New Year Solutions

In keeping with the new normal, I am adapting the New Year’s resolution.  I drop the re- and go with solution. I do not want to re-anything right now. I would like all new. In 2021 I will find solutions…to problems. There is never a shortage. They come disguised as puzzles, riddles, quandaries, conundrums, mysteries, equations, pickles, challenges, and dilemmas.

Unsolved dilemmas from 2020 persist. Some problems go way back. Dreaded conundrums rise even after we have weighted them down with cement blocks and dumped them into the deepest strip mine lake. Unforeseen challenges lie in wait. This time last year, we were still oblivious of the pickles yet to come.

I cannot solve massive problems. The new president and his cabinet must tend to those. I will not tackle philosophical riddles such as the meaning of life. I have difficulty finding meaning in each day sometimes. The headaches we have with our appliances are not worthy of a solution, just a quick fix. Currently, our stove’s touch pad is on the blink and our washer is permanently out of balance. I want to find satisfying solutions to the obstacles thrown my way.

To help me prepare for 2021 I looked for examples from 2020. I discovered that last year I solved a challenge, a puzzle, and a mystery. Let me explain.

The Challenge: Empty my dad’s apartment after he moved into a long-term care facility.

In record time, my sister, Tami, and I packed, moved, or stored every antique chest, cupboard, table and chair until it found a choice spot in our children’s homes. We bequeathed vintage crocks, coffee grinders, and framed prints.  Mom’s Christmas collections were ample enough to bedeck five houses this holiday. What great fortune that the antique appraiser took the most valuable items to his auction before the pandemic. In the years since my mom’s death, I had dreaded the overwhelming and emotional task of disseminating the treasures. Now I am joyful to see our children cherish the prized objects.

The Puzzle: Navigate the border closing between the U.S. and Canada in order to reunite with our son, Reed, and his daughters.

After the first 100 days of the pandemic pause, the Canadian government permitted immediate family members to reunite in Canada. My husband, Paul, and I obtained the required documents, followed the strict quarantine protocols, and mastered the subtle communication skills required for admission. Over the past six months, we have made brief visits to our house and returned to Canada under the same constraints. When so many grandparents long for reunion with quarantined family, we assemble a multigenerational puzzle.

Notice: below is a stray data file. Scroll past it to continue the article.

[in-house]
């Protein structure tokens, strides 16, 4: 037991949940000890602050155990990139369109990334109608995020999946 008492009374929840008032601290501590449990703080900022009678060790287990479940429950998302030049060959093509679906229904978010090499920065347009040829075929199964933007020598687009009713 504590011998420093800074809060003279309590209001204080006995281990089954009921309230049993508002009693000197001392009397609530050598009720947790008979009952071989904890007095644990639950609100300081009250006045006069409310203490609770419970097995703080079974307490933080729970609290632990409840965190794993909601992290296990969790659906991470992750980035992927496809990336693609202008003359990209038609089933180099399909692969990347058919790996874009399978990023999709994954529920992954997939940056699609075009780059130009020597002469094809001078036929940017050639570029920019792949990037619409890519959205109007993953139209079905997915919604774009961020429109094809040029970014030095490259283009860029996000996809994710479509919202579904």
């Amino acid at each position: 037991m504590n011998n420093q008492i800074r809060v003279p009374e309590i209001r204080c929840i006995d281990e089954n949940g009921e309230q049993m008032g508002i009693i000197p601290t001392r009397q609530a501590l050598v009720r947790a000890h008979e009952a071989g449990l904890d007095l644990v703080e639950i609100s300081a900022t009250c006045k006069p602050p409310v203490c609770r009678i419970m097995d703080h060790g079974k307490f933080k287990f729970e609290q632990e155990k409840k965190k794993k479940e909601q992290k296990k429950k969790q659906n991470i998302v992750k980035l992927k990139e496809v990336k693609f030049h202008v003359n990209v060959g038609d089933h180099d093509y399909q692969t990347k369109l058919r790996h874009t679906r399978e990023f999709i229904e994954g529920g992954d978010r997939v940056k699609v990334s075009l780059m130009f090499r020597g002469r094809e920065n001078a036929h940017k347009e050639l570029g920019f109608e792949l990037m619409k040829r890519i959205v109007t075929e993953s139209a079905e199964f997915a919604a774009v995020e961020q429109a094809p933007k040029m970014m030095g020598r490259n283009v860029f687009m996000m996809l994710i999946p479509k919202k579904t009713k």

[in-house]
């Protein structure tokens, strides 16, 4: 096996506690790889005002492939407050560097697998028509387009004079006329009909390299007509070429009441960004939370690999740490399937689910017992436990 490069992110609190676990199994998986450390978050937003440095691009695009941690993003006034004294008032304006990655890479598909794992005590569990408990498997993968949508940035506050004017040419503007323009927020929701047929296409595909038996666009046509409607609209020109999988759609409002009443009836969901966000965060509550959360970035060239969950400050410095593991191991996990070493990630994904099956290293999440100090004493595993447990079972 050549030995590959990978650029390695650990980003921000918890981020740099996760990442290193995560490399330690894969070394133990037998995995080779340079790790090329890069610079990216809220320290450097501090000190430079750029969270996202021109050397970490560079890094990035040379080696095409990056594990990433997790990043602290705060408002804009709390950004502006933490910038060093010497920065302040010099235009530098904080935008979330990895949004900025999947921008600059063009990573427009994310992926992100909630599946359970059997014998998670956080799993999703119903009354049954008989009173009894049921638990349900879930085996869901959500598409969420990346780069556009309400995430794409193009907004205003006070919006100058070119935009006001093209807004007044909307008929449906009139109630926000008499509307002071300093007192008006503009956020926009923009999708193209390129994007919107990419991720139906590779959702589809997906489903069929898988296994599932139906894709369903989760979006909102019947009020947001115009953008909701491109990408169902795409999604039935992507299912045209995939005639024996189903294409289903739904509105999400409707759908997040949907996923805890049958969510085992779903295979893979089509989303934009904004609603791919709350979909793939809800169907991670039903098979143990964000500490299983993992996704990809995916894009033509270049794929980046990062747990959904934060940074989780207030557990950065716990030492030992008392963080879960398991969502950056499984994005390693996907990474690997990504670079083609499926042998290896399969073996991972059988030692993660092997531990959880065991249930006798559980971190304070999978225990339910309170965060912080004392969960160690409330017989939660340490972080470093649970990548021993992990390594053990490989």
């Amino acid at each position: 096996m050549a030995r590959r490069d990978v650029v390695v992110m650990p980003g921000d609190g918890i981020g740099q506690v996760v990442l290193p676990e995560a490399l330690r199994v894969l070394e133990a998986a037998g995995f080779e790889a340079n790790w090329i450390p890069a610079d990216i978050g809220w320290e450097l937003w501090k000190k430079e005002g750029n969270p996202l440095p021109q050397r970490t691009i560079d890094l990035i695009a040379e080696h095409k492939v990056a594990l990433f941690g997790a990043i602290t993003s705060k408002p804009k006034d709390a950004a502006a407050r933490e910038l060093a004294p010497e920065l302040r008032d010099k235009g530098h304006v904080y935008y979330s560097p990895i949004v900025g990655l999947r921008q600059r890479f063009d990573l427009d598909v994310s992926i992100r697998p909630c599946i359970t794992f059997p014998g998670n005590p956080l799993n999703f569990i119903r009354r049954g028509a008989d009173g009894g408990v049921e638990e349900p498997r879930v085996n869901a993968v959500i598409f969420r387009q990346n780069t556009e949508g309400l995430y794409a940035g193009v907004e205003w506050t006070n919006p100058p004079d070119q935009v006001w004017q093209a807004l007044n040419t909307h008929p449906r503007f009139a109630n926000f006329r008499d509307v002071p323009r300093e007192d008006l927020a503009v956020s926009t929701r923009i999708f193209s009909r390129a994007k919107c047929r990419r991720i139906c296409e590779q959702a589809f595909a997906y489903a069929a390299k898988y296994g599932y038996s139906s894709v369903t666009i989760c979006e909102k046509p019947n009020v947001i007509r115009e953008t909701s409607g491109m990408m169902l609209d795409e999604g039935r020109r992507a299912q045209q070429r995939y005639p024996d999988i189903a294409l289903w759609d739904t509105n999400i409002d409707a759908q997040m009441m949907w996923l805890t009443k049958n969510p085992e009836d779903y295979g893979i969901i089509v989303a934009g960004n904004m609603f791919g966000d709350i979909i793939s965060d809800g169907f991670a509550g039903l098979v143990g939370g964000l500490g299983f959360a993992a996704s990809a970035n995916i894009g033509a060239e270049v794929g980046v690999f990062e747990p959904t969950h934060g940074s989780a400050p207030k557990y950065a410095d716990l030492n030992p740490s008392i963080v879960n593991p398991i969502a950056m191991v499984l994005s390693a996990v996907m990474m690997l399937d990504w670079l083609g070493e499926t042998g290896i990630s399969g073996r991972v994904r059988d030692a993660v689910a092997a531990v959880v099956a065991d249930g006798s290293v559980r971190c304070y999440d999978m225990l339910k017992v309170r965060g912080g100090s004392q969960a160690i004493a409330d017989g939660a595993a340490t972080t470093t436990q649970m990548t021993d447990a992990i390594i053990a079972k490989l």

The Mystery: Uncover the story of my birth.

I have known since I was about ten that my mom married my dad when I was three. Dad adopted me when they married. Learning this never changed my contented life or my loving bond with my dad. When I became an adult and my birth father initiated a relationship, I declined. For reasons I have not yet analyzed, I never sought details regarding my early years. The many photographs of me with my mom and extended family filled the gap.  My mom would gladly have provided the narrative, but I never asked before she died.

One person who experienced those years with my mom and me still lives in my hometown. Last March I arranged to meet Mary Ann and hear the story. My mom’s best friend from 1953 answered all my questions. She had good reason to remember every detail. She was with us on the day Mom brought me home from the hospital as a newborn. That is when she received a call that her mother had died. Mary Ann and I have been linked by motherhood all these sixty-seven years and I never realized it.

Twenty-twenty showed us that we never know what difficulties will materialize. I read that inside every problem lies an opportunity. Bring on the predicaments, the jams, and the fixes. I am ready for this year’s possibilities.

 

Grateful Ranking 2020

My third annual Thanksgiving post comes late. The way time has contorted itself this year maybe any time works. In 2018 I identified ten insignificant things that made a significant difference to my comfortable life. My husband inspired that list with his comment, “It doesn’t take much to make me happy.”

I revisited that list a year later and found many items to be irrelevant. A new list of ten evolved from 2019. This year’s events have rendered both previous lists inconsequential. Note the ironies from last year’s ranking.

My reliable Subaru Outback (10), with 188,000 miles of travel, now sits in Reed’s driveway for weeks on end while I quarantine 14 days of every month. Like me, the tires deflate from lack of use.

My visits to the local Macsherry Library (7) and the Price Chopper Market (8) have ceased now that I reside in Canada. No worries, I still read on my Kindle and enjoy food from Canadian markets.

Last year I treasured the open border between the U. S. and Canada (4), our access to family. That border has now been closed for nine months with no sign of opening. Canada’s compassionate exemption has permitted us to enter.

2020 Trivial Five

In 2020 life compressed. In my small daily circle five essential pandemic items came to mind keeping with the theme it doesn’t take much to make me happy. On any designated day, the rankings shift.

toilet paper

disinfectant wipes

Zoom

Amazon

Netflix

2020 Vital Five

Even though I don’t venture far, my basic wants are met. Unfortunately, multitudes find themselves in dire need. The contrast between my circumstances and theirs prompted me to recognize five basic requirements of a comfortable life. I find it impossible to prioritize these.

clean air

safe water

food security

economic stability

healthcare

 I greet every day having access to the trivial and the vital benefits for which I am grateful.

.

Picture Day